TRO and preliminary injunction] to support its conclusory assertion regarding the possibility of
permanent loss of customers to a competitor or the loss of goodwill.”).
While Ocusoft argues that “loss of market share due to false advertising constitutes
irreparable harm,” Ocusoft has not presented any data on its alleged loss of market share. Dkt. 7 at
43 (citing OrthoAccel Techs., Inc. v. Propel Orthodontics, LLC, 4:16-CV-350, 2016 WL 6248711,
at *7 (E.D. Tex. Oct. 26, 2016) (holding that the plaintiff established loss of market share after
providing court testimony and data of annual operating plan and actual revenues)). Additionally,
Ocusoft cites to other cases that are unrelated to false advertisement claims or are not binding on this
court. Dkt. 7. Because Ocusoft presents no evidence on its claims of loss of market share and
tarnished goodwill and reputation, the court finds that Ocusoft did not present a clear showing of
Third, the court finds that Walgreens’ remedial actions address all of the requests in
Ocusoft’s proposed TRO that seeks to enjoin Walgreens employees from (1) representing that
Walgreens’ Private Label Products contain the same ingredients or (2) are made by the same
manufacturer as Ocusoft, (3) falsely advertising the 2015 Walgreens Rinse-Free Pads on the website,
and (4) falsely advertising the price of the savings associated with purchasing a Walgreens Private
Label product over the Ocusoft product. Compare Dkt. 18 (Walgreens’ Resp.) with Dkt. 7, Ex. 2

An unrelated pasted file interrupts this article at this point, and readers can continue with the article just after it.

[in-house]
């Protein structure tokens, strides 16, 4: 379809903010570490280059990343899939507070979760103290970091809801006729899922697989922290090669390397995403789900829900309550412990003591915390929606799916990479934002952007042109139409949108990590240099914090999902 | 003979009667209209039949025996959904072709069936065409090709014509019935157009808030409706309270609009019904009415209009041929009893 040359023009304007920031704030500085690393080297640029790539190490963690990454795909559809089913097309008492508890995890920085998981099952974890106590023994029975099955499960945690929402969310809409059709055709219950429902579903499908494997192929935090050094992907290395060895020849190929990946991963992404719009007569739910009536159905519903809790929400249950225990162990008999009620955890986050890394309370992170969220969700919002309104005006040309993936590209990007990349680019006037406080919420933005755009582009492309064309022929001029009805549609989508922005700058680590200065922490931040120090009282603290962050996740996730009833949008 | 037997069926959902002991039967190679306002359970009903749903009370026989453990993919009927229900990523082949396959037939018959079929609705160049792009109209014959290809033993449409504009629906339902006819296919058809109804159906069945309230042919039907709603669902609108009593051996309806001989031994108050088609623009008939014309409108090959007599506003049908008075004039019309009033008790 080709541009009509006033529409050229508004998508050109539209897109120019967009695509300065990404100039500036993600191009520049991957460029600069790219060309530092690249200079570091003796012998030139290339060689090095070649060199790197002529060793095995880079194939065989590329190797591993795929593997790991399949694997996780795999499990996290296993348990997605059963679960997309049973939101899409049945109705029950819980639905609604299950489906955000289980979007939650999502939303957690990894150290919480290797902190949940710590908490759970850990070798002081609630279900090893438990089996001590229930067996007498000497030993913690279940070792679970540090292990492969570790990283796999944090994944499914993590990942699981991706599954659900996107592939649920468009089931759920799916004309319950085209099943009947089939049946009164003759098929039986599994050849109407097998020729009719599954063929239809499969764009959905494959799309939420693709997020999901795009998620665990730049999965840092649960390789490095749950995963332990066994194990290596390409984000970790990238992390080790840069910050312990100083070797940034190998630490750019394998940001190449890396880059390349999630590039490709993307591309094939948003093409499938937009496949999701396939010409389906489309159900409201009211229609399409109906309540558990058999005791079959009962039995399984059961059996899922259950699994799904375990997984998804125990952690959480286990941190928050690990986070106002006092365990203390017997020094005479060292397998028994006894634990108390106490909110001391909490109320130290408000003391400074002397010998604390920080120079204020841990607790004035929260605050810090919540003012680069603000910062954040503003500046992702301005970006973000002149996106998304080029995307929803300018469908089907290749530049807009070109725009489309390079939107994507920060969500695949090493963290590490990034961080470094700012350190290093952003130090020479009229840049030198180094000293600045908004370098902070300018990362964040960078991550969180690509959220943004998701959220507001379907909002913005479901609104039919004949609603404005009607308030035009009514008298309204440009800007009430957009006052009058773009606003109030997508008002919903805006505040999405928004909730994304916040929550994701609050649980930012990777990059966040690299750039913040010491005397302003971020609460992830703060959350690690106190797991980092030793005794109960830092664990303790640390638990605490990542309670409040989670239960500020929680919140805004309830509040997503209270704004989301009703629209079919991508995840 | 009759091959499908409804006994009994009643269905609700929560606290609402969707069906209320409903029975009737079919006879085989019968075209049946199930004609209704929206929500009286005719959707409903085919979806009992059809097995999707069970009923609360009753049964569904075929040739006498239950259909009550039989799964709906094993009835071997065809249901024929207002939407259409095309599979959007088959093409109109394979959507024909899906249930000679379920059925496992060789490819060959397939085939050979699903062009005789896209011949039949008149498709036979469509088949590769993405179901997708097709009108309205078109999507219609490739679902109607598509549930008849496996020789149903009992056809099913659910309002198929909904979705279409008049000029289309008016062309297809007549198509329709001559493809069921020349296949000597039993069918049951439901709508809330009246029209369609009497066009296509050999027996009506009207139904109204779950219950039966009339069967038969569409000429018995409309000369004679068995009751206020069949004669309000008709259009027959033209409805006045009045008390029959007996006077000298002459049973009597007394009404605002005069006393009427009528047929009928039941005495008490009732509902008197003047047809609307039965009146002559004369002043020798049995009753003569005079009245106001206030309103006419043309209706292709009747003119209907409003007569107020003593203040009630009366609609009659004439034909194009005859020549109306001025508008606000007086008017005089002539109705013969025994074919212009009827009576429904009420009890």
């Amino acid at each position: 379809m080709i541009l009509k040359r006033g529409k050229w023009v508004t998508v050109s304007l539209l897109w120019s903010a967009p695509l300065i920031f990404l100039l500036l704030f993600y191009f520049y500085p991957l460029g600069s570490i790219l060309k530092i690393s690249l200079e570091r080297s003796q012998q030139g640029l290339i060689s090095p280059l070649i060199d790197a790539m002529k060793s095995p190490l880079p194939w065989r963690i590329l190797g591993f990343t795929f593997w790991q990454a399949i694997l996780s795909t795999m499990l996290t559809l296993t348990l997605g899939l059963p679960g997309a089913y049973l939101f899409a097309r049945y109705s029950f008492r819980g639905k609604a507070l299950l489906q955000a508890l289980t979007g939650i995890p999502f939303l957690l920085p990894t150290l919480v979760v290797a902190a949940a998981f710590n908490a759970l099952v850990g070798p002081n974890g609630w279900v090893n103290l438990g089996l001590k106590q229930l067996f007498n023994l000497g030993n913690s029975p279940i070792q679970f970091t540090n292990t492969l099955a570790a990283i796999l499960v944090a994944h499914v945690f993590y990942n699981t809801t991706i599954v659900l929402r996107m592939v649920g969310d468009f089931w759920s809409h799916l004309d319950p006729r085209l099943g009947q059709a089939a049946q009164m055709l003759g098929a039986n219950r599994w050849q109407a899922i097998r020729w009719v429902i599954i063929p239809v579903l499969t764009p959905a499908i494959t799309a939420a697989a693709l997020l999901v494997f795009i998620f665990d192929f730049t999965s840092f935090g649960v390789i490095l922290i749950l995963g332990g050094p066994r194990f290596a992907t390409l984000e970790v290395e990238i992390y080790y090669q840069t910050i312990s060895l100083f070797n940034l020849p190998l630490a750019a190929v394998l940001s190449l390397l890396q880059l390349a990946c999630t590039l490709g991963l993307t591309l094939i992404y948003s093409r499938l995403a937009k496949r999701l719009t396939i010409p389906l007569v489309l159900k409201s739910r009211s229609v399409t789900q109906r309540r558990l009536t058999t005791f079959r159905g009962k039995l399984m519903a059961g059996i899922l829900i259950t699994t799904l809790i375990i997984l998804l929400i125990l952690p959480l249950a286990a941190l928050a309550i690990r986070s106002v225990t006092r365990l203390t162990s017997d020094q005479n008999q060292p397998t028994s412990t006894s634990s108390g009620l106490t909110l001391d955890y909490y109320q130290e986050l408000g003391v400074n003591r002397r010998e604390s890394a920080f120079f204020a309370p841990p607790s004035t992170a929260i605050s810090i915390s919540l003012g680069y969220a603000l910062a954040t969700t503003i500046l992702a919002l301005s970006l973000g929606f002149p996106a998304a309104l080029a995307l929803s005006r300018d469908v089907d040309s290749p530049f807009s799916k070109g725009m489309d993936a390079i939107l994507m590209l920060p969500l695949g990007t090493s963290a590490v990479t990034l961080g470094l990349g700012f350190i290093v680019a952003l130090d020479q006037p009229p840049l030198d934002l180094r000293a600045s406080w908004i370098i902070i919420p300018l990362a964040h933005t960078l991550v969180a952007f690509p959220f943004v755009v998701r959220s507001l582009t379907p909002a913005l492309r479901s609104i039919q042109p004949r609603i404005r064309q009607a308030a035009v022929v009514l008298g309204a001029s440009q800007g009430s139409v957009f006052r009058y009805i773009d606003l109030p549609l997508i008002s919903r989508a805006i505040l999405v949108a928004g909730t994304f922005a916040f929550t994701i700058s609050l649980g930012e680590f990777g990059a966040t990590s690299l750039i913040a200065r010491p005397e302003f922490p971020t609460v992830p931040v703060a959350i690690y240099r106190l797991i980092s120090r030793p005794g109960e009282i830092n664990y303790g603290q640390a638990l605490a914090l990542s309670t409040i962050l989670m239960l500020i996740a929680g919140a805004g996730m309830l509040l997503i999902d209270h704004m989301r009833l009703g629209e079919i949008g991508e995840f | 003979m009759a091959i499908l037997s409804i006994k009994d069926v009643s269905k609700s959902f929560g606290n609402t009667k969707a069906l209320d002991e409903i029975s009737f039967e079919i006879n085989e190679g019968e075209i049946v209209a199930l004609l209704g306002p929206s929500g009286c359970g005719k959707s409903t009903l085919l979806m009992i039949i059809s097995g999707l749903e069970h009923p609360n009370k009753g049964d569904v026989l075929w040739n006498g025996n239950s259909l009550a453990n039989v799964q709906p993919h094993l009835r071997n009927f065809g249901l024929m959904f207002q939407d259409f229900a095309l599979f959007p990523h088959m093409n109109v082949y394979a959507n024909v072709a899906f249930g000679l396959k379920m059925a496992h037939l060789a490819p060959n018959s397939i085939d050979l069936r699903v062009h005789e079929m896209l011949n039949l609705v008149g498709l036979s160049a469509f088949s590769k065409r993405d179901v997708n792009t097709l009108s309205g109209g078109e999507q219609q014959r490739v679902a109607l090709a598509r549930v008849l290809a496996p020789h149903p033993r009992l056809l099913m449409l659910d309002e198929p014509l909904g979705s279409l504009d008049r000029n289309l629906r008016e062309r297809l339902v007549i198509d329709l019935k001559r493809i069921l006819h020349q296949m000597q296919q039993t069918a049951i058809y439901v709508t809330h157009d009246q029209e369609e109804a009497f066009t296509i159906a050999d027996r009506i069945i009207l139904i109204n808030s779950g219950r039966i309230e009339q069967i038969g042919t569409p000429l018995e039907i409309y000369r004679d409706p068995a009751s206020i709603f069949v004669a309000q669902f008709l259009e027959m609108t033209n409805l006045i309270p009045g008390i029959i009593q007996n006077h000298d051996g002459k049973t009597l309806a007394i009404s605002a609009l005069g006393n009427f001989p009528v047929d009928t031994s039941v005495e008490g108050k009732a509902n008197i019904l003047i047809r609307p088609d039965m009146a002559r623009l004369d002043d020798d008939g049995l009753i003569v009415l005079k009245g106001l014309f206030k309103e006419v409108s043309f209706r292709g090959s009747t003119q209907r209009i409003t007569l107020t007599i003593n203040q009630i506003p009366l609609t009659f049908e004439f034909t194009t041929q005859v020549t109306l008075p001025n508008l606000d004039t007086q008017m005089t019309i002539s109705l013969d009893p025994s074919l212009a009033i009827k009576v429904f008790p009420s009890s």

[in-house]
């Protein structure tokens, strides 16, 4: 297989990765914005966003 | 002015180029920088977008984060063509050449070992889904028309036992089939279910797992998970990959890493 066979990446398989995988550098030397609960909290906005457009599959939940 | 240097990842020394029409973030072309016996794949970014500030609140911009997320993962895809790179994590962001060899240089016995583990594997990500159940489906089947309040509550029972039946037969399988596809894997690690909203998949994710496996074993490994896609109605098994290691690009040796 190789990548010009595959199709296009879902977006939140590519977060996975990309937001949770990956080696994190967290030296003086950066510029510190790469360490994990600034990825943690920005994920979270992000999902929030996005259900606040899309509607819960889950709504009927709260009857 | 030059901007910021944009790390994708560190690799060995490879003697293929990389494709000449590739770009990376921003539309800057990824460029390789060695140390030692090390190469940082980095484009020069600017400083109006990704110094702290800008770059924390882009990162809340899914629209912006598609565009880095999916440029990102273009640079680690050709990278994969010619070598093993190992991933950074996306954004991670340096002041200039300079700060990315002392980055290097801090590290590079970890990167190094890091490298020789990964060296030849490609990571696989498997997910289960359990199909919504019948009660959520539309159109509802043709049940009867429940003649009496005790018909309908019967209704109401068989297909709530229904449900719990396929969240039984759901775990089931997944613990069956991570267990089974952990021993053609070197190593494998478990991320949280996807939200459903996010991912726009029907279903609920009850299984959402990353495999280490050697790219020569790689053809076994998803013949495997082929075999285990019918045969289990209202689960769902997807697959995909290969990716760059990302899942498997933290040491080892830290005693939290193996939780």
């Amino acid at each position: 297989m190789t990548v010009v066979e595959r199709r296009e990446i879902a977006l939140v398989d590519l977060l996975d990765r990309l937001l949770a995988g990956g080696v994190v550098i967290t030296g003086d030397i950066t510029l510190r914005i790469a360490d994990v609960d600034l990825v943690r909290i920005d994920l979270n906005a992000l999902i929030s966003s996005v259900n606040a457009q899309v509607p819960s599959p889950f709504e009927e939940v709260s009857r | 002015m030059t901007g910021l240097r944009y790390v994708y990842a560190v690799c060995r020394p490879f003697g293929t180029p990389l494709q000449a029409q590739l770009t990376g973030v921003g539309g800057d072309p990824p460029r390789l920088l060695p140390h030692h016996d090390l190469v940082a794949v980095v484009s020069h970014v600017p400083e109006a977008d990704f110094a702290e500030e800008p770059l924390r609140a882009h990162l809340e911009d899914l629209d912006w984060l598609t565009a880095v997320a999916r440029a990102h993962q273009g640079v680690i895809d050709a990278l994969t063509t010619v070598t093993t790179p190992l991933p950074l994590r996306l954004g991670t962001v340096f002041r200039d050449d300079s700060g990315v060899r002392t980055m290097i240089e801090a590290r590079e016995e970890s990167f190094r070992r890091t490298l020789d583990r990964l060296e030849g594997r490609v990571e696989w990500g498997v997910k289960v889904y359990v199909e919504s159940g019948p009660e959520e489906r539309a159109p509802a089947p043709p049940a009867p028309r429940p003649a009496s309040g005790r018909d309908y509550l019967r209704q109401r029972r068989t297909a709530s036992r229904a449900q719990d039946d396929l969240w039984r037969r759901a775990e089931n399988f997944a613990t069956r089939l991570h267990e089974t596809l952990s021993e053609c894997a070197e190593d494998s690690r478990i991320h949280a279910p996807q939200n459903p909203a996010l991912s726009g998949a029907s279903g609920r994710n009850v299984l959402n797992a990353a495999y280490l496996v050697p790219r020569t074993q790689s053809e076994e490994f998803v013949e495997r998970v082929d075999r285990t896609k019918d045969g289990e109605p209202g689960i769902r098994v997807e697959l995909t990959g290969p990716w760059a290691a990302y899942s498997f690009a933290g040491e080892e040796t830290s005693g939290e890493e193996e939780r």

“[A] preliminary injunction will not be issued simply to prevent the possibility of some
remote future injury. A presently existing actual threat must be shown.” United States v. Emerson,
270 F.3d 203, 262 (5th Cir. 2001). Because Walgreens has taken steps to ensure that the allegedly
false statements will not be made in the future, the court agrees with Walgreens that there is no
immediate threat of irreparable injury. Further, the court is not persuaded that Ocusoft will face
irreparable harm after it presented one additional allegation of an incorrect compare-and-save tag in
one store in Florida. Dkt. 25 (Def.’s Reply). The court finds that Ocusoft has not met its burden of
persuasion of showing it will face irreparable harm should the court deny the TRO. Accordingly,
Ocusoft’s application for a TRO is DENIED.
The court finds that Ocusoft has not met the burden of persuasion necessary for the court to
grant a temporary restraining order. Therefore, the court DENIES Ocusoft’s motion for a temporary
restraining order. Dkt. 7. The court, however, has set an oral hearing on Ocusoft’s motion for a
preliminary injunction on June 13, 2017.
Signed at Houston, Texas on May 8, 2017.
Gray H. Miller
United States District Judge